Due to the cancelation of last week’s Colombia Tour 2.1, we have a host of features, interviews, photo galleries, and other stories to celebrate Colombian cycling as part of “Colombia Week.”
Colombia is a natural playground, bisected by 15,000 foot high mountains that plummet into turquoise Caribbean seas. A semiarid desert pokes off its northern coast, and tropical plains give way to a vast expanse of Amazonian rainforest to the east. Its capital, Bogotá, sits high in the savanna, at 8,660 feet. Colombia grows some of the world’s best coffee and most fragrant flowers, has a culture rich in song, dance, and cycling, and is quilted in hundreds of thousands of miles of dirt road, trail, and double track.
In other words, Colombia is an adventure cyclist’s paradise.
Here are a few ways to plan an off-road adventure.
Download a route, check it out
In addition to Colombia’s stunning topography, there are dozens of reasons that it’s a great place to live off of your bike for a while. Given their rich history of cycling, Colombians have much to offer bikepackers: One, they are accustomed to cyclists on the roads, and (mostly) drive accordingly. Two, bicicleterias abound. While you might be more apt to find a welder than a Dynaplug, well, consider your bike choice before you go! Three, the street food is excellent and readily available. We could go on.
Furthermore, the best thing about bikepacking, around the globe, is the collective agreement to make routes a common good. No one is more generous in this way than the folks at bikepacking.com.
The website has three excellent bikepacking routes in Colombia which can be ridden individually or linked up to make one grand tour. The Ruta Chingaza, a week-long tour, begins in Bogotá and then climbs out of the city into the paramó, a unique high-altitude ecosystem that’s home to hundreds of species of flora and fauna — and the source for the city’s drinking water.
Last year, ultra-distance bikepacker Lael Wilcox traveled to Colombia to ride the Ruta Chingaza route with the folks from bikepacking.com and Conversation International who created it.
Start at the bike shop
While certain icons of Colombian cycling — the Las Letras climb, and Ciclovía — are an easy answer for a tourist just looking for a ride, a request for where to ride gravel or bikepack might furrow the brow a bit. However, small outposts across the country are honing in on the growing appetite for off-road adventure.
In Subachoque, a town situated at 8,737 feet elevation on the Bogotá savanna, Rafael Ospino and Camilo Ríos opened 3 Puertos Gravel Bici Bistro two years ago to satiate that desire.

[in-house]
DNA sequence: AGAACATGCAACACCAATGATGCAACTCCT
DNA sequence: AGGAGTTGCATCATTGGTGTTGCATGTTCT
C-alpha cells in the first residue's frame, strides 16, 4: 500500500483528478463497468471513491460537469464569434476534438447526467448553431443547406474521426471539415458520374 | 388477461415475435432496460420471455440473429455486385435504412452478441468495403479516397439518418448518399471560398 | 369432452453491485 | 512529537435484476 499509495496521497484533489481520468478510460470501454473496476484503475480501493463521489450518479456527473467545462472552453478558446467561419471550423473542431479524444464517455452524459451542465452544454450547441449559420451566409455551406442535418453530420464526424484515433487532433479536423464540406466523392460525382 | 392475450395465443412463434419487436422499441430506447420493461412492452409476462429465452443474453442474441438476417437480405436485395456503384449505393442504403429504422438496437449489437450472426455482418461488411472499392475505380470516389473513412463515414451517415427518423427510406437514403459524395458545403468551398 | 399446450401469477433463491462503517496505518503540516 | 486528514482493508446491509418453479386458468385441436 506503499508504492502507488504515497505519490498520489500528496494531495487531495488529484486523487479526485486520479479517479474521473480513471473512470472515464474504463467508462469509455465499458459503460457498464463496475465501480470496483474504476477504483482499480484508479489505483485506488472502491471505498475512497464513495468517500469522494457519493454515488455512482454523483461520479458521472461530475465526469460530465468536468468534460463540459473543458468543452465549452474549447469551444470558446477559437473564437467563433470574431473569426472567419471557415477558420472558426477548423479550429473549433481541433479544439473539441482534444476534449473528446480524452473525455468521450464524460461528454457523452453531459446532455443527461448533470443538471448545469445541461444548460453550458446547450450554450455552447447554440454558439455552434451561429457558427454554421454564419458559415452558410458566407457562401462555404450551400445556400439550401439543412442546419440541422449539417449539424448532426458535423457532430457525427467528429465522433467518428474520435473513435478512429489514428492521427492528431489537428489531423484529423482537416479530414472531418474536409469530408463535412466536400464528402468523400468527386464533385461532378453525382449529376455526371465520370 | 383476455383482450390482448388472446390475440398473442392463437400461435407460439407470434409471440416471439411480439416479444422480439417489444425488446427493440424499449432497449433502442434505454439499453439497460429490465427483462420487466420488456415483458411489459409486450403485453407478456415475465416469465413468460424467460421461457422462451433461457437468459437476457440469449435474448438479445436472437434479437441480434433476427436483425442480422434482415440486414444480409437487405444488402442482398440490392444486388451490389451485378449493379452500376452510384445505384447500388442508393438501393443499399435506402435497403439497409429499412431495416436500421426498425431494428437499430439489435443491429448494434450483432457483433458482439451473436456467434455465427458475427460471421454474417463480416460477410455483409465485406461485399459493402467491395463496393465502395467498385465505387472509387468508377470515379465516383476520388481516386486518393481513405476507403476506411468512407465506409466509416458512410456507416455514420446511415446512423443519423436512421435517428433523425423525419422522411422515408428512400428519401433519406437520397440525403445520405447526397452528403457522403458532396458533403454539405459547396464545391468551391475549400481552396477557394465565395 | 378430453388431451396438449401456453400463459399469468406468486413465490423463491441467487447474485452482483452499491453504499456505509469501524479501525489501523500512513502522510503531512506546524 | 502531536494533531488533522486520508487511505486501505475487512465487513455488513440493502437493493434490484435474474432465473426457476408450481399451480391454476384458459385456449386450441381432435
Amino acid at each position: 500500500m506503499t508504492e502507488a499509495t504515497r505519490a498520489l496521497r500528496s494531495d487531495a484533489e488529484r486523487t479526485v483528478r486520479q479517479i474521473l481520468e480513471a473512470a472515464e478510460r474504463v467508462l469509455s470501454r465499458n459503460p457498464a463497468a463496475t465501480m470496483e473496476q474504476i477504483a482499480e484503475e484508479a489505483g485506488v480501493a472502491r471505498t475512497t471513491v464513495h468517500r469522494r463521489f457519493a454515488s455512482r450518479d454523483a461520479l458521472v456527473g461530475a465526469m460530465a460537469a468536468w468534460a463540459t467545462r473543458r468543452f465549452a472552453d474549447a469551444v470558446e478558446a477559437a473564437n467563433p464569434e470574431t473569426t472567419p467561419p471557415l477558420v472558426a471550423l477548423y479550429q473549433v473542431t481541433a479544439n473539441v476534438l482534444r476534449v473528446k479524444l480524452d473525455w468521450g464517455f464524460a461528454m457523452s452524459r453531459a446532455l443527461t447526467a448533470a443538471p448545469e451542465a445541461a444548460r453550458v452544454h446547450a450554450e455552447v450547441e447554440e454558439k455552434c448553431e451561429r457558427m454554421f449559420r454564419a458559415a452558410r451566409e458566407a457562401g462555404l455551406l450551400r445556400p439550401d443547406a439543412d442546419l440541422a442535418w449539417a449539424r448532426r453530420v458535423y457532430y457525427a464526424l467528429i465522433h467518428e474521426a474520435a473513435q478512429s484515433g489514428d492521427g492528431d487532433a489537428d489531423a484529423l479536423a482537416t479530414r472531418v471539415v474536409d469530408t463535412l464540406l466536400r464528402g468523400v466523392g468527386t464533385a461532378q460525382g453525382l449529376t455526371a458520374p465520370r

The café is a meeting place for cyclists looking for routes, ride partners, or snacks. And, Ospino said, the focus is on adventure cycling: bikepacking, ultracycling, and gravel, what used to be “very uncommon concepts in Colombia.”
“The idea is to either start a ride or finish it at 3Puertos,” he said. “We offer healthy food after or before the ride, we offer some guidance in which gear they should use for specific purposes, we offer a comfy place to chill in the middle of La Sabana de Bogotá with good vibes, good food and the build of a community around adventure cycling. We are also building routes around the area so people can go ride them on their own.”
Ospino and Ríos are heavily invested in making gravel and adventure cycling grow in their community. So much so that they have plans to travel to other places (like Gravel Worlds, in Nebraska!) to learn how people around the world are creating the culture.
“Gravel is so perfect for a country like ours,” Ospino said. “We have plenty of unpaved roads that take you through the most amazing scenery you can find. You have talented people out there riding and building those routes so other people can ride them after. The community is growing faster than we thought and this is just because this country is the perfect Petri dish for this little beast to grow.”
Book a tour/find a guide
Bicycle tour operators in Colombia have also hooked on to the notion that a growing segment of people want to take their bikes on an off-road adventure.
One is Colombia Gravel, led by a team of four Colombian ex-road pros. They offer three tours in northwest Colombia’s coffee country for cyclists who are prepared to ride hard all day. Cesar Grajales, a former cross-country mountain bike pro who splits his time between Lyons, Colorado, and Manizales, will curate a mountain bike or gravel trip of your choosing with his Caturra Bike Tours.
Or there’s the old ‘ask around’ approach. Not cycling-related, but my most amazing experience in Colombia was an 18-mile hike from the coast to a tiny, non-Spanish-speaking indigenous village in the Sierra Nevada de Santa Marta led by a wiry barefoot guide. I found him by asking around the neighborhood while on a morning run – ‘who can take us to the villages?’
In Colombia, the adventure can start whenever you want it to.